Fragments from a War Diary, Part #151
Tramping back to my hotel through the streets of Chernivtsi tonight, the former capital of the Austro-Hungarian Duchy of Bukovina, I started to understand the meaning of neglectful decay. This once grandiose capital city, standing tall and proud with its exciting melange of Austro-Hungarian architecture and cobbled streets, has been left fallow for far too long. Bukovina was historically a Romanian-dominated region inhabited by wealthy Transylvanians, known as ‘the Switzerland of the East’ by reason of its dense forests and mountain backdrops. It was considered a luxuriant and desirable place in which to place down roots, a tolerant environment amidst an ever-changing mosaic of competing claims to nation states in a febrile region of Eastern Europe.
The main streets and squares in central Chernivtsi retain the antiquated charm of what used to be a capital city of a wealthy region, but it is apparent from the most casual survey of what is left of Chernivtsi today that there was a determination to undermine Bukovina’s distinctive Romanian-Ukrainian cultural identity and the author of that determination was of course Joseph Stalin. Stalin did not like the idea of ethnic mosaics - communities of people from different cultures living harmoniously together, which is what Bukovina had historically represented - and therefore he was determined to destroy it. Between the two World Wars in the twentieth century, Bukovina was effectively ruled by the Romanian government in Bucharest notwithstanding northern Bukovina’s alignment with the so-called West Ukrainian People’s Republic. As the regular reader of these diaries will be aware, this was a short-lived statelet that emerged at the end of World War One in the aftermath of the dissolution of the Austro-Hungarian Empire as the ethnic Ukrainian territory previously controlled by Vienna rather than by St Petersburg.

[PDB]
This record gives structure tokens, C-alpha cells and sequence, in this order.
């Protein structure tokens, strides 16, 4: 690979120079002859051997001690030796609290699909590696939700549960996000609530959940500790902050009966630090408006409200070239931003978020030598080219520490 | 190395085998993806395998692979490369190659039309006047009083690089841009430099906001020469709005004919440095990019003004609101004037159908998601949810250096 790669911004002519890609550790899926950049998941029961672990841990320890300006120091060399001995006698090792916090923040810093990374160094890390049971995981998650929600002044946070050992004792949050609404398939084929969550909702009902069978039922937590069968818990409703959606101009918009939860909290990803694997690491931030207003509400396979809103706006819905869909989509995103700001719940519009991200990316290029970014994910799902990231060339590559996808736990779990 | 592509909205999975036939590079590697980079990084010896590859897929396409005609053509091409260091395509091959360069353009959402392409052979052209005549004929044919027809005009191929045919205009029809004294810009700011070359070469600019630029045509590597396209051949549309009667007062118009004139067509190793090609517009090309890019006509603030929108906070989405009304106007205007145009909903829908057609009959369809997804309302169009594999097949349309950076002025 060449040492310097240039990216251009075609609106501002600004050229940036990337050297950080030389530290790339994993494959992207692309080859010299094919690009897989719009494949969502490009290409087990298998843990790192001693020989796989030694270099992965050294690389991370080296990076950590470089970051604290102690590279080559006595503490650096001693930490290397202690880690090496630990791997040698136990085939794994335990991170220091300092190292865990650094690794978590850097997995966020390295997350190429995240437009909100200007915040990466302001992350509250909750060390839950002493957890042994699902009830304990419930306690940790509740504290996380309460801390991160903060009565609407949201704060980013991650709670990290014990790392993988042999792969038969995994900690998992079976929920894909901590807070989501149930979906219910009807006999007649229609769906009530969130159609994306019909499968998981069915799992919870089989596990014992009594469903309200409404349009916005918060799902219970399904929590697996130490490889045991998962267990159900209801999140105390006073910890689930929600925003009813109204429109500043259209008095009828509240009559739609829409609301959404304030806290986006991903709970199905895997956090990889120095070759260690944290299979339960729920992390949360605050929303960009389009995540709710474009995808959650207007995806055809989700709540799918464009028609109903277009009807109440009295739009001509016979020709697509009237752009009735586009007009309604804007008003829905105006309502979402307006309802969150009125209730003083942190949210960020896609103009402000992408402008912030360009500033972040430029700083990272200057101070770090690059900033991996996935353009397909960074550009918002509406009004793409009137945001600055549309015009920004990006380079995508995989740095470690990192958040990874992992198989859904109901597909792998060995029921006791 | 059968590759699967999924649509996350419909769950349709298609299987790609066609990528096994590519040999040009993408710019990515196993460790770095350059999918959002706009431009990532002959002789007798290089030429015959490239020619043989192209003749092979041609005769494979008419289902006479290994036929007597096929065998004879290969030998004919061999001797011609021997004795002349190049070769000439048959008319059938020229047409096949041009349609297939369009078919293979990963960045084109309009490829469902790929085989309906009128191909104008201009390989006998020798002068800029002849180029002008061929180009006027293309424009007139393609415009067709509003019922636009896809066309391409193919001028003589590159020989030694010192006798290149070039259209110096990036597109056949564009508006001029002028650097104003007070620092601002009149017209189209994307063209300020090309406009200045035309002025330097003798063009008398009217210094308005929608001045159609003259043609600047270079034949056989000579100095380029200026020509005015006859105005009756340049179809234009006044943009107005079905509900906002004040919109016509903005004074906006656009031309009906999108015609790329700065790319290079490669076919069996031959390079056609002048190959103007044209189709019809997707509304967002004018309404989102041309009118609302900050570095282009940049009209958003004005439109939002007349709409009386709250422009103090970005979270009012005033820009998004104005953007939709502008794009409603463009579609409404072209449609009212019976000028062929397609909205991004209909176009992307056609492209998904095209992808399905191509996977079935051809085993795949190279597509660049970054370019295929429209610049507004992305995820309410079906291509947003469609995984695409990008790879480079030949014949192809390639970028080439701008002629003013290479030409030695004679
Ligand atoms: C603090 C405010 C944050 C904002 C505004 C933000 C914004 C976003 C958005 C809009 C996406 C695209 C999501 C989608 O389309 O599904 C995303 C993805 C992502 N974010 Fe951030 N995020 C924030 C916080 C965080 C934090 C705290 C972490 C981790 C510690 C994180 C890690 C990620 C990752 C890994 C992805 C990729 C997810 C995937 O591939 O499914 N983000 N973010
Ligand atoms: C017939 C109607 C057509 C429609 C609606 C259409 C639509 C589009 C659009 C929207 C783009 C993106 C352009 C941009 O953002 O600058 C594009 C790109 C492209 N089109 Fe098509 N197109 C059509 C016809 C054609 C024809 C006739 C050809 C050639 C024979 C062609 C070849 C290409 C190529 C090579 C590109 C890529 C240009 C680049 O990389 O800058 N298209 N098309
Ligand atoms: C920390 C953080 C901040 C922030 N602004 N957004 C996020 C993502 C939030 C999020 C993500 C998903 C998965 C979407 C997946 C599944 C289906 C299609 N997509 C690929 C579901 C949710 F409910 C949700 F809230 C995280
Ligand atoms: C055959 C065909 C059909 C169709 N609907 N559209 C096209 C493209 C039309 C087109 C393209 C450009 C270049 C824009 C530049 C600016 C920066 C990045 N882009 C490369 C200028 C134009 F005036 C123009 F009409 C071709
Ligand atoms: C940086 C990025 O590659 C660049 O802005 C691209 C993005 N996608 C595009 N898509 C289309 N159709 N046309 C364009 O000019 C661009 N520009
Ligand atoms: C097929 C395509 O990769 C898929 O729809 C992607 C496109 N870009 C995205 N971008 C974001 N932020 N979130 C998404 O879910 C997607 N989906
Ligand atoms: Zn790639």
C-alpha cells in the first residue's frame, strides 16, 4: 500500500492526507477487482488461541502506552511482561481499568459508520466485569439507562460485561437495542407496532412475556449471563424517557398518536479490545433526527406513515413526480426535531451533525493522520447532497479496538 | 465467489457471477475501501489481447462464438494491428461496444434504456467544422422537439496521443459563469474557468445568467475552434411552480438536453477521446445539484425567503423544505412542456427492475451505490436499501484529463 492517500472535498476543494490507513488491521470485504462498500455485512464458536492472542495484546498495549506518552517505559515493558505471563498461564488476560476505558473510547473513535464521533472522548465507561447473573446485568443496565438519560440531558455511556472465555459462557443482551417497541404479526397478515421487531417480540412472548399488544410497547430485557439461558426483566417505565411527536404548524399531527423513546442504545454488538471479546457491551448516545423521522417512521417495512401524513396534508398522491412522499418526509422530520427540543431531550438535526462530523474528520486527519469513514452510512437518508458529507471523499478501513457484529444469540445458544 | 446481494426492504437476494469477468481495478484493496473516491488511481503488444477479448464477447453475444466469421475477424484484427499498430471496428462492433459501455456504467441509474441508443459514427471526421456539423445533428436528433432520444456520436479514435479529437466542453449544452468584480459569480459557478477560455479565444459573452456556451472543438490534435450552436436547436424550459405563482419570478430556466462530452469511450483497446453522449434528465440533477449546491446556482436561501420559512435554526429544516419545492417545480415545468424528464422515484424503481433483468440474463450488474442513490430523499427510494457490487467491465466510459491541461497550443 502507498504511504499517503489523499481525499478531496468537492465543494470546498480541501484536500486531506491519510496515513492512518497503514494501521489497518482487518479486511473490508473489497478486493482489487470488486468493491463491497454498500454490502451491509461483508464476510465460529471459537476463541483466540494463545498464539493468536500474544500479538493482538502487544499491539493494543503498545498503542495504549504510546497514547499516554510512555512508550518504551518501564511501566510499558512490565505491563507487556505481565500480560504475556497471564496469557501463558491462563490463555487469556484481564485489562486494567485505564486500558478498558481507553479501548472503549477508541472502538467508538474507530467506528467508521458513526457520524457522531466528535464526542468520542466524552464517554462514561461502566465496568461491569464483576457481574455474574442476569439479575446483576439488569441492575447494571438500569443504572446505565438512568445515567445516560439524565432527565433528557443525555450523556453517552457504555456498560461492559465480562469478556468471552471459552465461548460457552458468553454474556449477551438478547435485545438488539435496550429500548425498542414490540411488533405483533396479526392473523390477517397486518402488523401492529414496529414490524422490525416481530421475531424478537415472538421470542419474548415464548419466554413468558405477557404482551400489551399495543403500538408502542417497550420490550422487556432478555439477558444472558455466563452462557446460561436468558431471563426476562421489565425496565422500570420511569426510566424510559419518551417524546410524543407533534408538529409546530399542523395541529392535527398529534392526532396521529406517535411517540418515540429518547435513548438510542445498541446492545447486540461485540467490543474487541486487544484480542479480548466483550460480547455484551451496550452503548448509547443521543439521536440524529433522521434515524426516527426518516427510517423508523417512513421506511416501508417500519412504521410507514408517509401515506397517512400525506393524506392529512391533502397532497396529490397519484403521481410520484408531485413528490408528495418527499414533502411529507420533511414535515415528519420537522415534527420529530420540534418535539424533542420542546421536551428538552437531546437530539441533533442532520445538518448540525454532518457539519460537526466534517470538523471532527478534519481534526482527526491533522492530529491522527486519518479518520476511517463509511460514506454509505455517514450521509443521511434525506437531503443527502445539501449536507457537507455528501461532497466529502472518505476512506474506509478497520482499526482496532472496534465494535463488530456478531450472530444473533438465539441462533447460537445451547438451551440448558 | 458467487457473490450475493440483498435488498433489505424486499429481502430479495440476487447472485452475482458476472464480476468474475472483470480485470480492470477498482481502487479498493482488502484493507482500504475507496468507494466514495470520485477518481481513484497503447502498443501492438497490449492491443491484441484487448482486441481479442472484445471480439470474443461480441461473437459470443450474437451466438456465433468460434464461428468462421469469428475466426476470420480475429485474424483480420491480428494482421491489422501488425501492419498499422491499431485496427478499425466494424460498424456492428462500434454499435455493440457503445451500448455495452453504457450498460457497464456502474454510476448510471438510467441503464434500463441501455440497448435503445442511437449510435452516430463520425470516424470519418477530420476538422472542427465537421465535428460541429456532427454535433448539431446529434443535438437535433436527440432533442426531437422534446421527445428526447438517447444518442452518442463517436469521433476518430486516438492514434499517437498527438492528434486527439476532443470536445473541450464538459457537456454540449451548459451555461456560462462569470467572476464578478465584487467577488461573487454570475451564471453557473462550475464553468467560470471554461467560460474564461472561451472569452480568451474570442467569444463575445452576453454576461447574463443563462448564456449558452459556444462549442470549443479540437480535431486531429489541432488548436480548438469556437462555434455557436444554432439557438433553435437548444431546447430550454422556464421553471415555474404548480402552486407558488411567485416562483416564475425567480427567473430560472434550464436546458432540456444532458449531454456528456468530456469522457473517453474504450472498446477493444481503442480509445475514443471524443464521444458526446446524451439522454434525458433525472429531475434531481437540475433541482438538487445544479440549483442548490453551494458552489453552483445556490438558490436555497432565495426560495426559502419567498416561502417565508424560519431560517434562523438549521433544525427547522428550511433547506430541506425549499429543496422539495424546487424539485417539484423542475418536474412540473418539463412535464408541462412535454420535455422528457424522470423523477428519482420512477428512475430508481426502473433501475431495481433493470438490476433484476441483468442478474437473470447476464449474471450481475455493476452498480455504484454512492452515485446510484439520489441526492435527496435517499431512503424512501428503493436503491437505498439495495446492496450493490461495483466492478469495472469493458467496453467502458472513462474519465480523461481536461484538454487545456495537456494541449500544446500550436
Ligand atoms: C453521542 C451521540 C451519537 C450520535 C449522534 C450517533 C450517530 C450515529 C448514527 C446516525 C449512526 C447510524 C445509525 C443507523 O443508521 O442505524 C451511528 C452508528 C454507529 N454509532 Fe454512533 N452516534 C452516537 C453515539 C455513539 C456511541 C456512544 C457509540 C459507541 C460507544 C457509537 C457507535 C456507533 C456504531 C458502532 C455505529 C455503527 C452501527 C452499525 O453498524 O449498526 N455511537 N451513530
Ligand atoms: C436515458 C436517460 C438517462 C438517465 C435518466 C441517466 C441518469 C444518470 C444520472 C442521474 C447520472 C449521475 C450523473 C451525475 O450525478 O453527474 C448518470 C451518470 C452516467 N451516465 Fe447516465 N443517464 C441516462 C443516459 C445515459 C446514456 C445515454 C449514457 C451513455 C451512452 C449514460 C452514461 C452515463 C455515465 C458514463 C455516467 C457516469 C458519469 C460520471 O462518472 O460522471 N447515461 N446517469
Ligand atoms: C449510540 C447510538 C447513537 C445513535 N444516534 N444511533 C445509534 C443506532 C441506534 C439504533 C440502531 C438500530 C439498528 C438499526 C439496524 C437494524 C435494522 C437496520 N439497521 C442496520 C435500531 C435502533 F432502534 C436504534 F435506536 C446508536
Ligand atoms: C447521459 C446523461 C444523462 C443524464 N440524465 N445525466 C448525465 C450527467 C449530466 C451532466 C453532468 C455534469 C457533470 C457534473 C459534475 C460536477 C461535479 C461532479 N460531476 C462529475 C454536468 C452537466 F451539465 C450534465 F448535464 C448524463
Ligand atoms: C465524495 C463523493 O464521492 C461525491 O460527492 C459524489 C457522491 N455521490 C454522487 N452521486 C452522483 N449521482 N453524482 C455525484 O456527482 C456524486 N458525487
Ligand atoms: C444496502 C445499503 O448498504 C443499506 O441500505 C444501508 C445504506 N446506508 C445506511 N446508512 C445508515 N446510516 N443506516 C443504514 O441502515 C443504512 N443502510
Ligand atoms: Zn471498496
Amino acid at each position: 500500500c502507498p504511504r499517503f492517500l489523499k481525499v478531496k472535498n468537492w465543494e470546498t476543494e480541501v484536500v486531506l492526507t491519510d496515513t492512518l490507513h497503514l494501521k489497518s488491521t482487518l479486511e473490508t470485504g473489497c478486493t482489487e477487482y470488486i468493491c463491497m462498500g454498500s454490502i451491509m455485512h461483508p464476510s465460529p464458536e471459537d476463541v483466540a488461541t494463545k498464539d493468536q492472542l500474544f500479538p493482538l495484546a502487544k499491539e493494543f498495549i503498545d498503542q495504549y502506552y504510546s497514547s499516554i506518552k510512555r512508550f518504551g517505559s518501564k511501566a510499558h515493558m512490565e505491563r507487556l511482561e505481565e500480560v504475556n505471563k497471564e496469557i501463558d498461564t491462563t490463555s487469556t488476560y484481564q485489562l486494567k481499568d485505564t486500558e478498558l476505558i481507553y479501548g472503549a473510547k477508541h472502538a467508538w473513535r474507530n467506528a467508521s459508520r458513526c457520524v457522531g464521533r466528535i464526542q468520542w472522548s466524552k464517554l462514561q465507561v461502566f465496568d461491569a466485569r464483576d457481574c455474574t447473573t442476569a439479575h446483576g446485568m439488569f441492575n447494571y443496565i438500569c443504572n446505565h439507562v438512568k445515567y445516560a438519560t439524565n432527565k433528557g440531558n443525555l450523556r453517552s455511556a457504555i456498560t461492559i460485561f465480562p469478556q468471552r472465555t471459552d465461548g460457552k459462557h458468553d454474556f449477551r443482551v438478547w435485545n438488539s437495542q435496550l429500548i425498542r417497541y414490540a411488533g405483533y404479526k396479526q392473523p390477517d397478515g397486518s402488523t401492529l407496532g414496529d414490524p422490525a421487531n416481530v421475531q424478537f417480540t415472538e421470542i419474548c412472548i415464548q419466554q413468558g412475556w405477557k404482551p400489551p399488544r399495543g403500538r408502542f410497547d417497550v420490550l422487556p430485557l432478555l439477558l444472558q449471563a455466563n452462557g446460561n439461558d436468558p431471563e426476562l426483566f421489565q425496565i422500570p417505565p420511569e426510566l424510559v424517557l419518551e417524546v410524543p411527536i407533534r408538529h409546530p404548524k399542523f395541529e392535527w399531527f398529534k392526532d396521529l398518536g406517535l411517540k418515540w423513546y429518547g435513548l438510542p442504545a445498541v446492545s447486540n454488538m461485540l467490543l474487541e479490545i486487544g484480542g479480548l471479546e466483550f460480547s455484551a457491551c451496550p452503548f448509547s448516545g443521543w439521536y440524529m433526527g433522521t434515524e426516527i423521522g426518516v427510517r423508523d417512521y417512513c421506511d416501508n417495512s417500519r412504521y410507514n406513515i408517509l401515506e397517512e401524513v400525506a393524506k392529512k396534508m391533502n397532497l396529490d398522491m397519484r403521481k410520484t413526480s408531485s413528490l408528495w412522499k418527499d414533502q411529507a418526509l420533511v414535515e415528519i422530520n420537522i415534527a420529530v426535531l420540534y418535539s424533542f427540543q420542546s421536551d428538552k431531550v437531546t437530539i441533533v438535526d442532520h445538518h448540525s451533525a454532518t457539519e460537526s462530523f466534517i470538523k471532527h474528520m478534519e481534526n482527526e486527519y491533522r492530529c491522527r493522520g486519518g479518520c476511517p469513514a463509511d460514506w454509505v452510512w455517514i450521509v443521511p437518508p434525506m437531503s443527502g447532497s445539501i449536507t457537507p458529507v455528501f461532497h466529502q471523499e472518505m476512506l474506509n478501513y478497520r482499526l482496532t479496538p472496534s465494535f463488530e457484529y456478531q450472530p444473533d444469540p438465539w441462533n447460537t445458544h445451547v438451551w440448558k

As the march towards war continued in the late 1930’s, the question of Bukovina’s future emerged as one of many issues in resolving the question of where the borders would lie between the intensely nationalist and fascist mores of Nazi Germany and the ostensibly universalist and communist ideology of the Soviet Union. In the Molotov-Ribbentrop Pact of 1939 in which Stalin and Hitler agreed to defer a seemingly inevitable Eastern European war by partitioning the Second Polish Republic between them, Bukovina was agreed tacitly to remain as part of Romania, outside the Soviet sphere of influence and in principle within the German fascist sphere of influence. However Stalin breached this detail of the Nazi-Soviet Pact when he invaded Northern Bukovina in 1940, the region that he considered predominantly Ukrainian. Just as he had annexed eastern Poland, which had a Ukrainian majority, he considered the region of Bukovina with a dominant Ukrainian population likewise legitimate Soviet territory as in his mind Ukraine was a vassal state of the Soviet Union: much like the thinking of Russian President Vladimir Putin today.